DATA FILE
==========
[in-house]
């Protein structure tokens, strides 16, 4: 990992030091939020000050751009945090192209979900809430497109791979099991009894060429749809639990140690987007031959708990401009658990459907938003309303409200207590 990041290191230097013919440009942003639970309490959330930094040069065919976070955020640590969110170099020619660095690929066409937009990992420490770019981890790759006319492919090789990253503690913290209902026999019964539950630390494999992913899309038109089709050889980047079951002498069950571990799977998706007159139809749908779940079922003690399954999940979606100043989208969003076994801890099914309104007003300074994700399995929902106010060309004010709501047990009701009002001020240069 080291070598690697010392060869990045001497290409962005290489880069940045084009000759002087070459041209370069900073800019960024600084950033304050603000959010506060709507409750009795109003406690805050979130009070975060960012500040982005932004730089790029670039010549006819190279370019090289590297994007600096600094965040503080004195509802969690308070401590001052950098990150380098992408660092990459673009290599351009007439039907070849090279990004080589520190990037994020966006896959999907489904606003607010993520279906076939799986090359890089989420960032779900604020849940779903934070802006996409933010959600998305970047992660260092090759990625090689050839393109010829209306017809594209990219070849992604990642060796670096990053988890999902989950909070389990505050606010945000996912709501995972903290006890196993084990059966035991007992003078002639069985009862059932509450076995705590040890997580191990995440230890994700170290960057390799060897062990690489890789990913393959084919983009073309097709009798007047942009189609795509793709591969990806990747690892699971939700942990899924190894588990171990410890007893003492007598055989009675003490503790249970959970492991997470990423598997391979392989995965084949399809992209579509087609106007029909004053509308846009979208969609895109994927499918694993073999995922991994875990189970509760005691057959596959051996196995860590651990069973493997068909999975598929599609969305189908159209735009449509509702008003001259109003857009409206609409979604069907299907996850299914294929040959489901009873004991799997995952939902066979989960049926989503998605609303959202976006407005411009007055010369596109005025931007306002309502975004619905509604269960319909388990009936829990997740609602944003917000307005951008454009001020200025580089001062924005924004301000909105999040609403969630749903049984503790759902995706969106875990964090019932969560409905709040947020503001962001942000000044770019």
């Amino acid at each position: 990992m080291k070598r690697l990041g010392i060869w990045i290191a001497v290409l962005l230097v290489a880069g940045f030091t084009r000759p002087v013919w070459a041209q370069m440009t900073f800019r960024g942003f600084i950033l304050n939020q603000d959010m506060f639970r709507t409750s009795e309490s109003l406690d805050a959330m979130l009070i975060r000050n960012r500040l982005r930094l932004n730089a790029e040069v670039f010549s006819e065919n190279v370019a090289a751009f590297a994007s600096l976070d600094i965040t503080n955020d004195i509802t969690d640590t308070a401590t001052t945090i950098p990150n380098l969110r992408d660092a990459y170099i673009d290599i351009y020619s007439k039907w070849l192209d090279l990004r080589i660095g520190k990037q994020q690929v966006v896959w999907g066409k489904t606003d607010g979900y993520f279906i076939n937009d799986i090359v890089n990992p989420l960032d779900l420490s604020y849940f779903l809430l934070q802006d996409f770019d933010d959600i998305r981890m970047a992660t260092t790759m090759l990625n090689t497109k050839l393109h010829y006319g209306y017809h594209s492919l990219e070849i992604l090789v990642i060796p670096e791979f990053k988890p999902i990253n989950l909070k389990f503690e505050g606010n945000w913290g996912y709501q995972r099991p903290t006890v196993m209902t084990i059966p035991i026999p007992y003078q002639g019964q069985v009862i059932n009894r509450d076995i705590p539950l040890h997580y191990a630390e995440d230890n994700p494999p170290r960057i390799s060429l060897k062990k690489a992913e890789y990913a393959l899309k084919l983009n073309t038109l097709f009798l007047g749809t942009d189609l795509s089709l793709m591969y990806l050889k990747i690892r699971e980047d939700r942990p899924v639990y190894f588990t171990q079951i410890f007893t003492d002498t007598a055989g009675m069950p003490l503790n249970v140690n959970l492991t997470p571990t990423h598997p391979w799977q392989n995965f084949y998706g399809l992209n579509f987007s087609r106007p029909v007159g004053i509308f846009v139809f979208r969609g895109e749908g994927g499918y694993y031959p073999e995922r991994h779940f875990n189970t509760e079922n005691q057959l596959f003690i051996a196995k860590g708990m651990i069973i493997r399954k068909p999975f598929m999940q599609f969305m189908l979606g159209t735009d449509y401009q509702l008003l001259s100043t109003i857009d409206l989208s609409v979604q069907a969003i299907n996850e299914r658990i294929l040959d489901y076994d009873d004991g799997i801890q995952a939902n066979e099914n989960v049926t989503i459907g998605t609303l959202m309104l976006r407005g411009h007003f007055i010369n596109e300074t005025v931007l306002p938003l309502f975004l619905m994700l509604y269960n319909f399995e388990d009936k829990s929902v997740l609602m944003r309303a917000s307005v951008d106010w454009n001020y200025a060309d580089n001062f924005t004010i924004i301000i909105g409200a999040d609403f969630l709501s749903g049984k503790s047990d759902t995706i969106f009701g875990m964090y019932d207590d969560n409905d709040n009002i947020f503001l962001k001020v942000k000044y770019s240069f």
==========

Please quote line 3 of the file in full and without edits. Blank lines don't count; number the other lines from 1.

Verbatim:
């Amino acid at each position: 990992m080291k070598r690697l990041g010392i060869w990045i290191a001497v290409l962005l230097v290489a880069g940045f030091t084009r000759p002087v013919w070459a041209q370069m440009t900073f800019r960024g942003f600084i950033l304050n939020q603000d959010m506060f639970r709507t409750s009795e309490s109003l406690d805050a959330m979130l009070i975060r000050n960012r500040l982005r930094l932004n730089a790029e040069v670039f010549s006819e065919n190279v370019a090289a751009f590297a994007s600096l976070d600094i965040t503080n955020d004195i509802t969690d640590t308070a401590t001052t945090i950098p990150n380098l969110r992408d660092a990459y170099i673009d290599i351009y020619s007439k039907w070849l192209d090279l990004r080589i660095g520190k990037q994020q690929v966006v896959w999907g066409k489904t606003d607010g979900y993520f279906i076939n937009d799986i090359v890089n990992p989420l960032d779900l420490s604020y849940f779903l809430l934070q802006d996409f770019d933010d959600i998305r981890m970047a992660t260092t790759m090759l990625n090689t497109k050839l393109h010829y006319g209306y017809h594209s492919l990219e070849i992604l090789v990642i060796p670096e791979f990053k988890p999902i990253n989950l909070k389990f503690e505050g606010n945000w913290g996912y709501q995972r099991p903290t006890v196993m209902t084990i059966p035991i026999p007992y003078q002639g019964q069985v009862i059932n009894r509450d076995i705590p539950l040890h997580y191990a630390e995440d230890n994700p494999p170290r960057i390799s060429l060897k062990k690489a992913e890789y990913a393959l899309k084919l983009n073309t038109l097709f009798l007047g749809t942009d189609l795509s089709l793709m591969y990806l050889k990747i690892r699971e980047d939700r942990p899924v639990y190894f588990t171990q079951i410890f007893t003492d002498t007598a055989g009675m069950p003490l503790n249970v140690n959970l492991t997470p571990t990423h598997p391979w799977q392989n995965f084949y998706g399809l992209n579509f987007s087609r106007p029909v007159g004053i509308f846009v139809f979208r969609g895109e749908g994927g499918y694993y031959p073999e995922r991994h779940f875990n189970t509760e079922n005691q057959l596959f003690i051996a196995k860590g708990m651990i069973i493997r399954k068909p999975f598929m999940q599609f969305m189908l979606g159209t735009d449509y401009q509702l008003l001259s100043t109003i857009d409206l989208s609409v979604q069907a969003i299907n996850e299914r658990i294929l040959d489901y076994d009873d004991g799997i801890q995952a939902n066979e099914n989960v049926t989503i459907g998605t609303l959202m309104l976006r407005g411009h007003f007055i010369n596109e300074t005025v931007l306002p938003l309502f975004l619905m994700l509604y269960n319909f399995e388990d009936k829990s929902v997740l609602m944003r309303a917000s307005v951008d106010w454009n001020y200025a060309d580089n001062f924005t004010i924004i301000i909105g409200a999040d609403f969630l709501s749903g049984k503790s047990d759902t995706i969106f009701g875990m964090y019932d207590d969560n409905d709040n009002i947020f503001l962001k001020v942000k000044y770019s240069f």